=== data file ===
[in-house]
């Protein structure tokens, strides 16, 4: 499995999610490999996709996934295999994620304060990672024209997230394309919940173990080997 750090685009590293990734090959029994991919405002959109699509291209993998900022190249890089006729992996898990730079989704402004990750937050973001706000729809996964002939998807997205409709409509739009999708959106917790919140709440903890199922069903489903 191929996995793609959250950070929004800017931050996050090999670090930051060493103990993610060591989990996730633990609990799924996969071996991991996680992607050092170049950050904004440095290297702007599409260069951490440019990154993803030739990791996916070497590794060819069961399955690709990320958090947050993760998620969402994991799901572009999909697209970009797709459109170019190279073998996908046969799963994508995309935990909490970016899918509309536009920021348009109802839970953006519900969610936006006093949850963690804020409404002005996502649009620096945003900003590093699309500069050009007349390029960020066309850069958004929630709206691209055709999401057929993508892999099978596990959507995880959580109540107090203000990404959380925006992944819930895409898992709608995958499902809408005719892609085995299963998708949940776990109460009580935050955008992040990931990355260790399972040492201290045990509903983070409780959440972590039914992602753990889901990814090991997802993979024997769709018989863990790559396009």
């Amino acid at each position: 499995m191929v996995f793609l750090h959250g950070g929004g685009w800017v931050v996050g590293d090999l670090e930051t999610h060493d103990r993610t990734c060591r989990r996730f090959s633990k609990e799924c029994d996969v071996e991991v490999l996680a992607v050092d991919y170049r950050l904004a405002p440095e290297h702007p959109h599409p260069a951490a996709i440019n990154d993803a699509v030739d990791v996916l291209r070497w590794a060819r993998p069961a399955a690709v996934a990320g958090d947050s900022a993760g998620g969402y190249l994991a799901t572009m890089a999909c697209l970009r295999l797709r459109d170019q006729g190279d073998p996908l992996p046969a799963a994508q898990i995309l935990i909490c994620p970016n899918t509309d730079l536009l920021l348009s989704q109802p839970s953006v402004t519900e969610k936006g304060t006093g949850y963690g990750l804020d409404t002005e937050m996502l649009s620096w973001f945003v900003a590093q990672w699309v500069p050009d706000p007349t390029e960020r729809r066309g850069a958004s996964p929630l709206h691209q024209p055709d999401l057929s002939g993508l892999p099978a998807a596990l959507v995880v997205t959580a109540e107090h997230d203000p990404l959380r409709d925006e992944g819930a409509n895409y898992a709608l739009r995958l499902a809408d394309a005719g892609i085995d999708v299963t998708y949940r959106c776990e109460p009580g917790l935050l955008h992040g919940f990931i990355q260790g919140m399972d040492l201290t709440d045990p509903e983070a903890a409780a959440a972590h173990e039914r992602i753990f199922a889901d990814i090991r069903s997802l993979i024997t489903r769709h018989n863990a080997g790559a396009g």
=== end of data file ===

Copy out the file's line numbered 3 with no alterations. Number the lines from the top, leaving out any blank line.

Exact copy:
């Amino acid at each position: 499995m191929v996995f793609l750090h959250g950070g929004g685009w800017v931050v996050g590293d090999l670090e930051t999610h060493d103990r993610t990734c060591r989990r996730f090959s633990k609990e799924c029994d996969v071996e991991v490999l996680a992607v050092d991919y170049r950050l904004a405002p440095e290297h702007p959109h599409p260069a951490a996709i440019n990154d993803a699509v030739d990791v996916l291209r070497w590794a060819r993998p069961a399955a690709v996934a990320g958090d947050s900022a993760g998620g969402y190249l994991a799901t572009m890089a999909c697209l970009r295999l797709r459109d170019q006729g190279d073998p996908l992996p046969a799963a994508q898990i995309l935990i909490c994620p970016n899918t509309d730079l536009l920021l348009s989704q109802p839970s953006v402004t519900e969610k936006g304060t006093g949850y963690g990750l804020d409404t002005e937050m996502l649009s620096w973001f945003v900003a590093q990672w699309v500069p050009d706000p007349t390029e960020r729809r066309g850069a958004s996964p929630l709206h691209q024209p055709d999401l057929s002939g993508l892999p099978a998807a596990l959507v995880v997205t959580a109540e107090h997230d203000p990404l959380r409709d925006e992944g819930a409509n895409y898992a709608l739009r995958l499902a809408d394309a005719g892609i085995d999708v299963t998708y949940r959106c776990e109460p009580g917790l935050l955008h992040g919940f990931i990355q260790g919140m399972d040492l201290t709440d045990p509903e983070a903890a409780a959440a972590h173990e039914r992602i753990f199922a889901d990814i090991r069903s997802l993979i024997t489903r769709h018989n863990a080997g790559a396009g």